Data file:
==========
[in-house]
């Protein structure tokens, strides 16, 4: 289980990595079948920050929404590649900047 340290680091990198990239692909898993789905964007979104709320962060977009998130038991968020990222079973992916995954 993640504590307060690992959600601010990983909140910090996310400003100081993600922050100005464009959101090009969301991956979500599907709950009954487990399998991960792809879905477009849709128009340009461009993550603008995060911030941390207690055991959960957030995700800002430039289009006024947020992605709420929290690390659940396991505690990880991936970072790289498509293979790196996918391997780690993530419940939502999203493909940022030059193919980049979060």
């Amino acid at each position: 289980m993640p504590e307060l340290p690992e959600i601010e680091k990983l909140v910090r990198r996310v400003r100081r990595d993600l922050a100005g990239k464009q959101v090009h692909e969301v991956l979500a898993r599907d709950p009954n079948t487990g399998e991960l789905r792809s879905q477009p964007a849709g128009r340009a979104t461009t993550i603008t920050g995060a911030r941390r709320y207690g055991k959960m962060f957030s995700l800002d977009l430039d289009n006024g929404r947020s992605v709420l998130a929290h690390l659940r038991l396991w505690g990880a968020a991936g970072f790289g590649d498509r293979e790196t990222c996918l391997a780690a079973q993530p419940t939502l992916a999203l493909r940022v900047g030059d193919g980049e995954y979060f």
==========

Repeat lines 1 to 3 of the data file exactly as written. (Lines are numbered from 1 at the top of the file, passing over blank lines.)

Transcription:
[in-house]
């Protein structure tokens, strides 16, 4: 289980990595079948920050929404590649900047 340290680091990198990239692909898993789905964007979104709320962060977009998130038991968020990222079973992916995954 993640504590307060690992959600601010990983909140910090996310400003100081993600922050100005464009959101090009969301991956979500599907709950009954487990399998991960792809879905477009849709128009340009461009993550603008995060911030941390207690055991959960957030995700800002430039289009006024947020992605709420929290690390659940396991505690990880991936970072790289498509293979790196996918391997780690993530419940939502999203493909940022030059193919980049979060």
């Amino acid at each position: 289980m993640p504590e307060l340290p690992e959600i601010e680091k990983l909140v910090r990198r996310v400003r100081r990595d993600l922050a100005g990239k464009q959101v090009h692909e969301v991956l979500a898993r599907d709950p009954n079948t487990g399998e991960l789905r792809s879905q477009p964007a849709g128009r340009a979104t461009t993550i603008t920050g995060a911030r941390r709320y207690g055991k959960m962060f957030s995700l800002d977009l430039d289009n006024g929404r947020s992605v709420l998130a929290h690390l659940r038991l396991w505690g990880a968020a991936g970072f790289g590649d498509r293979e790196t990222c996918l391997a780690a079973q993530p419940t939502l992916a999203l493909r940022v900047g030059d193919g980049e995954y979060f």